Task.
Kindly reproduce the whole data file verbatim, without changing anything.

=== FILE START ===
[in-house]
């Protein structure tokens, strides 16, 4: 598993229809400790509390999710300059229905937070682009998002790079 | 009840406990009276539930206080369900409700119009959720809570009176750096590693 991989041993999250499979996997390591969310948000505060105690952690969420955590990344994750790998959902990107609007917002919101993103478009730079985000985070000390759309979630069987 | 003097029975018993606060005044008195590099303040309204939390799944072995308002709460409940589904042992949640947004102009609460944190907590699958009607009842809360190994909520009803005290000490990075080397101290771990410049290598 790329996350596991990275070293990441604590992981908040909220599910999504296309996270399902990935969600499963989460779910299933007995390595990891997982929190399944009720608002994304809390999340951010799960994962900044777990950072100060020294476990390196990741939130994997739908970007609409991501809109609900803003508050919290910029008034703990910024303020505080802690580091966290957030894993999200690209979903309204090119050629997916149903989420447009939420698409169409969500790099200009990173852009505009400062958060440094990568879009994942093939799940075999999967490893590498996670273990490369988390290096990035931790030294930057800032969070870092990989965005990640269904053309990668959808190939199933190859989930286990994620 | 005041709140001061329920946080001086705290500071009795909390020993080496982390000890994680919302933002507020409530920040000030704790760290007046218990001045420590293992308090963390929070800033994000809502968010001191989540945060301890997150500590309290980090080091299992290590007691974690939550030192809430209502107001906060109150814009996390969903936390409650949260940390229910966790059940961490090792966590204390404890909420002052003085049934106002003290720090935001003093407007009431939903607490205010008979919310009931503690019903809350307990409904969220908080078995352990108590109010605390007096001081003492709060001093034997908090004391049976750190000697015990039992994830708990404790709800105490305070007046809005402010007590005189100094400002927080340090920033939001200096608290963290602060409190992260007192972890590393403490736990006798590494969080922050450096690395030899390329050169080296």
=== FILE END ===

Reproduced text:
[in-house]
């Protein structure tokens, strides 16, 4: 598993229809400790509390999710300059229905937070682009998002790079 | 009840406990009276539930206080369900409700119009959720809570009176750096590693 991989041993999250499979996997390591969310948000505060105690952690969420955590990344994750790998959902990107609007917002919101993103478009730079985000985070000390759309979630069987 | 003097029975018993606060005044008195590099303040309204939390799944072995308002709460409940589904042992949640947004102009609460944190907590699958009607009842809360190994909520009803005290000490990075080397101290771990410049290598 790329996350596991990275070293990441604590992981908040909220599910999504296309996270399902990935969600499963989460779910299933007995390595990891997982929190399944009720608002994304809390999340951010799960994962900044777990950072100060020294476990390196990741939130994997739908970007609409991501809109609900803003508050919290910029008034703990910024303020505080802690580091966290957030894993999200690209979903309204090119050629997916149903989420447009939420698409169409969500790099200009990173852009505009400062958060440094990568879009994942093939799940075999999967490893590498996670273990490369988390290096990035931790030294930057800032969070870092990989965005990640269904053309990668959808190939199933190859989930286990994620 | 005041709140001061329920946080001086705290500071009795909390020993080496982390000890994680919302933002507020409530920040000030704790760290007046218990001045420590293992308090963390929070800033994000809502968010001191989540945060301890997150500590309290980090080091299992290590007691974690939550030192809430209502107001906060109150814009996390969903936390409650949260940390229910966790059940961490090792966590204390404890909420002052003085049934106002003290720090935001003093407007009431939903607490205010008979919310009931503690019903809350307990409904969220908080078995352990108590109010605390007096001081003492709060001093034997908090004391049976750190000697015990039992994830708990404790709800105490305070007046809005402010007590005189100094400002927080340090920033939001200096608290963290602060409190992260007192972890590393403490736990006798590494969080922050450096690395030899390329050169080296």